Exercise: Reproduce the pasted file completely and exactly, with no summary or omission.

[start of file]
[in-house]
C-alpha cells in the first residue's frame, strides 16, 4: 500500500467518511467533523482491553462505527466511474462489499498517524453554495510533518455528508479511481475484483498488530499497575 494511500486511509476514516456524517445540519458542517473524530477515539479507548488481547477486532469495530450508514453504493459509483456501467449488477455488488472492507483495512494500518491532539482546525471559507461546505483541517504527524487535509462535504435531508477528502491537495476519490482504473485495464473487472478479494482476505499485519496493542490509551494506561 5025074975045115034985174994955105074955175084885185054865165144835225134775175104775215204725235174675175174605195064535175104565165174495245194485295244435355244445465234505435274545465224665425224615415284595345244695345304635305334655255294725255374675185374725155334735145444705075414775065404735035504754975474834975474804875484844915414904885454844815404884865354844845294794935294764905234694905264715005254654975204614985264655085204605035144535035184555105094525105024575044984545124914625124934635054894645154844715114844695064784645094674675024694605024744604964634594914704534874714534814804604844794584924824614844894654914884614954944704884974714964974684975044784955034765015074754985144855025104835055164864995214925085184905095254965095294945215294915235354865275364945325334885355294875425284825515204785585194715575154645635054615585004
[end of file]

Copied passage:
[in-house]
C-alpha cells in the first residue's frame, strides 16, 4: 500500500467518511467533523482491553462505527466511474462489499498517524453554495510533518455528508479511481475484483498488530499497575 494511500486511509476514516456524517445540519458542517473524530477515539479507548488481547477486532469495530450508514453504493459509483456501467449488477455488488472492507483495512494500518491532539482546525471559507461546505483541517504527524487535509462535504435531508477528502491537495476519490482504473485495464473487472478479494482476505499485519496493542490509551494506561 5025074975045115034985174994955105074955175084885185054865165144835225134775175104775215204725235174675175174605195064535175104565165174495245194485295244435355244445465234505435274545465224665425224615415284595345244695345304635305334655255294725255374675185374725155334735145444705075414775065404735035504754975474834975474804875484844915414904885454844815404884865354844845294794935294764905234694905264715005254654975204614985264655085204605035144535035184555105094525105024575044984545124914625124934635054894645154844715114844695064784645094674675024694605024744604964634594914704534874714534814804604844794584924824614844894654914884614954944704884974714964974684975044784955034765015074754985144855025104835055164864995214925085184905095254965095294945215294915235354865275364945325334885355294875425284825515204785585194715575154645635054615585004